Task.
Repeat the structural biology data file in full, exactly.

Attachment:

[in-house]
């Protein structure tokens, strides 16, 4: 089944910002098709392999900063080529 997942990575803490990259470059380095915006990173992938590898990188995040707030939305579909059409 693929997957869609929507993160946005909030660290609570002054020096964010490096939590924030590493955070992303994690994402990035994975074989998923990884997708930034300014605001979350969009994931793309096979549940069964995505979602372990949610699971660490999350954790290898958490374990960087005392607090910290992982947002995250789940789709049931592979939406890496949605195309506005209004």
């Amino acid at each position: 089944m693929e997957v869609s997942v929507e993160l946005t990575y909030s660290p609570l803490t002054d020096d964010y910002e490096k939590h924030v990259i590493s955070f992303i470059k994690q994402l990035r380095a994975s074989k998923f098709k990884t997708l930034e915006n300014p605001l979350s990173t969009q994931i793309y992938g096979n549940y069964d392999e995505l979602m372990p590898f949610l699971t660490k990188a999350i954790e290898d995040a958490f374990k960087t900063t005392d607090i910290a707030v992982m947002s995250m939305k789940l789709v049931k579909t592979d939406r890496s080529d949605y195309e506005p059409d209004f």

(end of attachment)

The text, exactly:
[in-house]
């Protein structure tokens, strides 16, 4: 089944910002098709392999900063080529 997942990575803490990259470059380095915006990173992938590898990188995040707030939305579909059409 693929997957869609929507993160946005909030660290609570002054020096964010490096939590924030590493955070992303994690994402990035994975074989998923990884997708930034300014605001979350969009994931793309096979549940069964995505979602372990949610699971660490999350954790290898958490374990960087005392607090910290992982947002995250789940789709049931592979939406890496949605195309506005209004």
């Amino acid at each position: 089944m693929e997957v869609s997942v929507e993160l946005t990575y909030s660290p609570l803490t002054d020096d964010y910002e490096k939590h924030v990259i590493s955070f992303i470059k994690q994402l990035r380095a994975s074989k998923f098709k990884t997708l930034e915006n300014p605001l979350s990173t969009q994931i793309y992938g096979n549940y069964d392999e995505l979602m372990p590898f949610l699971t660490k990188a999350i954790e290898d995040a958490f374990k960087t900063t005392d607090i910290a707030v992982m947002s995250m939305k789940l789709v049931k579909t592979d939406r890496s080529d949605y195309e506005p059409d209004f």